Blame Anti-Vaxxers: ‘It’s a war zone’: healthcare workers show signs of stress similar to combat veterans

After nearly two years of caring for Covid patients, many providers are leaving the field amid hospital staffing shortages


Every day that Kadee Klafka works as a cardiac intensive care nurse at Ball Memorial hospital in Muncie, Indiana, she speaks with the families of Covid patients on ventilators, almost all of whom have not been vaccinated, she said. She often must inform them that their loved ones’ lungs won’t recover.

Guardian: Almost two years after working in a temporary Covid intensive care unit at the hospital of the University of Pennsylvania, Kim Bishop, a critical care nurse, can still remember which patients were in which rooms.

“When you walk back on these units, you know which patient survived in which room and which ones didn’t,” said Bishop, who still works at the Philadelphia hospital and moves among different units. “I thought we closed that chapter once we closed that unit, but now walking back into it, it’s almost like a slap in the face.”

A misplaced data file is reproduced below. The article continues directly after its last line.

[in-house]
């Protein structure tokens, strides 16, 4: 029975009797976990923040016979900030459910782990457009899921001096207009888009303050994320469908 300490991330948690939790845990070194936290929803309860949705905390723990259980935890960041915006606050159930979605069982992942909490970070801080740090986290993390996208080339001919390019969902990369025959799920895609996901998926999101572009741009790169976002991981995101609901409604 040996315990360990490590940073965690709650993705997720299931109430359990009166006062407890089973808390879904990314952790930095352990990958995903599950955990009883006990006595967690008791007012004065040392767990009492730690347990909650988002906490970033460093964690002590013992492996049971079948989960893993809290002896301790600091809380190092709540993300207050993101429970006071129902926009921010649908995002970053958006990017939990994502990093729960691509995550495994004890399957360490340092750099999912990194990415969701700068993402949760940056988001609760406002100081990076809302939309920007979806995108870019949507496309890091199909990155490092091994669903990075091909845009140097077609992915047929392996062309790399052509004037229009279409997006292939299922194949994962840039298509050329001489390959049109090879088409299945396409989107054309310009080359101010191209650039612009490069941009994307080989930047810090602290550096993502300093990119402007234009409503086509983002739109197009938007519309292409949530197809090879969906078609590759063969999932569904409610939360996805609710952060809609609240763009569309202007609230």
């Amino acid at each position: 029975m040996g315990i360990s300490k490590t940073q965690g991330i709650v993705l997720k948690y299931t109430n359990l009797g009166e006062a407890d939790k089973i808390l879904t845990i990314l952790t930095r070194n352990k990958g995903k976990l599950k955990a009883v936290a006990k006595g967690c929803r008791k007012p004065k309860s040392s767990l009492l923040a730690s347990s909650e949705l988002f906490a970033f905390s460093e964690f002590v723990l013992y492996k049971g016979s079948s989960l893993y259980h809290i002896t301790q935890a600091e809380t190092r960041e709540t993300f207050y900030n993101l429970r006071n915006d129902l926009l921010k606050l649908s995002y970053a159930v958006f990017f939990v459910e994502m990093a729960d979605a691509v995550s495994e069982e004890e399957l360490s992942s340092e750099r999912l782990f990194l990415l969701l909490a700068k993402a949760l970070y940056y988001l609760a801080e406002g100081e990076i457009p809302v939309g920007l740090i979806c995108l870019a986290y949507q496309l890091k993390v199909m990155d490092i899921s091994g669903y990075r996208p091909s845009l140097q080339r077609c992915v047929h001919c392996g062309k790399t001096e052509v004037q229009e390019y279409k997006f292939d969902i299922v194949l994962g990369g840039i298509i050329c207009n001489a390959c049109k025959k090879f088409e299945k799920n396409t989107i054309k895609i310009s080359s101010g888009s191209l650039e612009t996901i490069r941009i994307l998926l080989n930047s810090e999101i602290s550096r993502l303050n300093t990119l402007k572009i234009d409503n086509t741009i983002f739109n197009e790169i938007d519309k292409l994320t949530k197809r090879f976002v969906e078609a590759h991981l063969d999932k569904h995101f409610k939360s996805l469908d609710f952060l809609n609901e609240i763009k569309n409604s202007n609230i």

Bishop’s feelings are not unique among providers who treat Covid patients in the US. Many are leaving the field.

Recent research indicates that healthcare workers and first responders are displaying post-traumatic stress disorder symptoms like veterans who served in combat.

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Healthcare providers and researchers now say that if hospitals continue to be overwhelmed with patients who have not been vaccinated against the virus and administrators don’t find a way to provide relief to medical staff, many will leave areas where they care for Covid patients – or exit healthcare altogether. That would worsen staffing shortages and further strain hospitals’ capacity to provide necessary care.

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